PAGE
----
Sunday, 28 February 2016

Review || Noggin by John Corey Whaley

Noggin by John Corey Whaley ★★☆☆☆
Listen — Travis Coates was alive once and then he wasn’t.

Now he’s alive again.

Simple as that.

The in between part is still a little fuzzy, but he can tell you that, at some point or another, his head got chopped off and shoved into a freezer in Denver, Colorado. Five years later, it was reattached to some other guy’s body, and well, here he is. Despite all logic, he’s still 16 and everything and everyone around him has changed. That includes his bedroom, his parents, his best friend, and his girlfriend. Or maybe she’s not his girlfriend anymore? That’s a bit fuzzy too.

Looks like if the new Travis and the old Travis are ever going to find a way to exist together, then there are going to be a few more scars.

Oh well, you only live twice.

I couldn't talk about this book in the way I wanted to without spoiling major parts of the plot. So read on at your own discretion!

This is a difficult one to rate because some parts of this book were really excellent and other parts were just definitely trying too hard.

On the excellent side of things you have all of the parts that deal with death and grief. The flashback scenes where Whaley explores how people deal with grief are really poignant and heartwrenching. Watching Travis as he is, sick and dying, is only compounded by watching what his friends and family are going through. Even after he comes back, there are scenes that focus on the repercussions of this. About how tangled up all the emotions are after having grieved for five years and now suddenly have Travis thrust back into their lives. The execution here was fantastic.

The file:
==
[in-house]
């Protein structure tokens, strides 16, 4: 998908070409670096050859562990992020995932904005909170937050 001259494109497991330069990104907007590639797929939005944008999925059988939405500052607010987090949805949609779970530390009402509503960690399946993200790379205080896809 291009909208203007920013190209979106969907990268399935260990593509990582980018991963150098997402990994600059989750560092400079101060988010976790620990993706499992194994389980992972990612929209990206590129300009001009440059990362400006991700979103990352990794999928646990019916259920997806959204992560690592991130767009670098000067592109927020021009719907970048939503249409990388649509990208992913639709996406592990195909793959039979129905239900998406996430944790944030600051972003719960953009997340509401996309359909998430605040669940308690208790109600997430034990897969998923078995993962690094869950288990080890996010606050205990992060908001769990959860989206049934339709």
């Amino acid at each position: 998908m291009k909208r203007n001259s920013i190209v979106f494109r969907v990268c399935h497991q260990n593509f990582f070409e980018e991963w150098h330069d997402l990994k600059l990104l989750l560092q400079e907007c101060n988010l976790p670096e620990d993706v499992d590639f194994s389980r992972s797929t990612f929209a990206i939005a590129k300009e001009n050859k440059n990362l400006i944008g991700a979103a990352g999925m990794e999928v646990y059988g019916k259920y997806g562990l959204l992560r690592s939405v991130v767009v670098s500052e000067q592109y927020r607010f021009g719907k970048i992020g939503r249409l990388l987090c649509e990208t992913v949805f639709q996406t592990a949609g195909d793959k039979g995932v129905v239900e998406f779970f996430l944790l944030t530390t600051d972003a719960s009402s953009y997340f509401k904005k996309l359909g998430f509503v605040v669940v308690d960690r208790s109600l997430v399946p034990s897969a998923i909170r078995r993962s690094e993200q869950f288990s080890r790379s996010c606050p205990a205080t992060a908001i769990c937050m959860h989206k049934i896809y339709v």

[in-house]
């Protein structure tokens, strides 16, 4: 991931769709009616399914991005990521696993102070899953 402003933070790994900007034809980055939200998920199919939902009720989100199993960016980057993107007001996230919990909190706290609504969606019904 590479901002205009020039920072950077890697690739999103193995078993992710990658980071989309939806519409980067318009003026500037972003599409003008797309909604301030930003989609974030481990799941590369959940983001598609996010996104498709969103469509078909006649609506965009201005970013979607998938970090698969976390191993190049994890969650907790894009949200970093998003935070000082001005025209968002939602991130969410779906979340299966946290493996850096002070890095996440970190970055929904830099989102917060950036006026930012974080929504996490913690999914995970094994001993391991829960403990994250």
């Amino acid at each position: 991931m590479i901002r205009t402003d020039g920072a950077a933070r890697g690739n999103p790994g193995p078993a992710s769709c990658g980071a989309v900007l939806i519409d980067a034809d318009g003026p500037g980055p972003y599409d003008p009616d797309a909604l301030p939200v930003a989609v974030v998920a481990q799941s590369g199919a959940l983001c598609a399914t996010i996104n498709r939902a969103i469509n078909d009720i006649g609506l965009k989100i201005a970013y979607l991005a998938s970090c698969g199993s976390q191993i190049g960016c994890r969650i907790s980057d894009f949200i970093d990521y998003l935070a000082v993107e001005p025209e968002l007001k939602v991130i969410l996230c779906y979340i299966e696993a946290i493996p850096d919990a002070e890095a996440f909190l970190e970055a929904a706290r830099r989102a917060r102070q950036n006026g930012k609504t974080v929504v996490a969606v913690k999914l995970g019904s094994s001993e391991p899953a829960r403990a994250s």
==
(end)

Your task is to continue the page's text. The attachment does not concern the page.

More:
However, most of the plot felt insincere, like it was trying too hard to say something profound. Like the subplot regarding Travis' best friend Kyle and his sexuality. Travis pushes and pushes--and it doesn't come off as genuine concern for his friend, but more like superiority that Travis understands the Truth of the situation and it's kind of obnoxious--but eventually gets Kyle to admit he's been in denial for years and then... Nothing. Happens. Well, nothing more than a few throwaway lines. It felt too much like a ploy for a pat on the back more than genuine inclusion of diversity.

And then there's the romance plot with Cate. Imagine me making a lot of aggravated noises as you read this section because OH MY GOD NONE OF THIS WAS OKAY. I appreciated Travis' sort of Twilight Zone experiences because it's only felt like a few weeks for him, but this whole thing should've been shut down after the first attempt because it just became creepy and gross. Cate makes it very clear that there will be no rekindling of the romance between her and Travis. Explicitly clear. Multiple times. That this is not what she wants. That she has a fiance and has moved on. And Travis continues to be completely gross and obsessive about the entire thing, going so far as to buy her and ring and try to propose (and her fiance is literally feet away).

To be fair, most of the side characters in the book are yelling at Travis for being stupid about this, but even still the narrative still mostly tries to make you buy in. Or tries to excuse it. It was terrible and awful and it almost made me DNF this at like 75% of the way through because I could not stand it.

Whaley tries to make amends at the end by offering some thoughts on how to move on and let go, but then allows Travis to continue to make excuses. And if that epilogue is anything to go by, I don't know if Travis really got it at all.

So. 2 stars. Parts of this were great writing and parts of it made me want to set the book on fire. Mostly, I'm disappointed in how this turned out because there were glimpses of something great hiding beneath the problematic. I don't know that I'd recommend this book at the end of the day.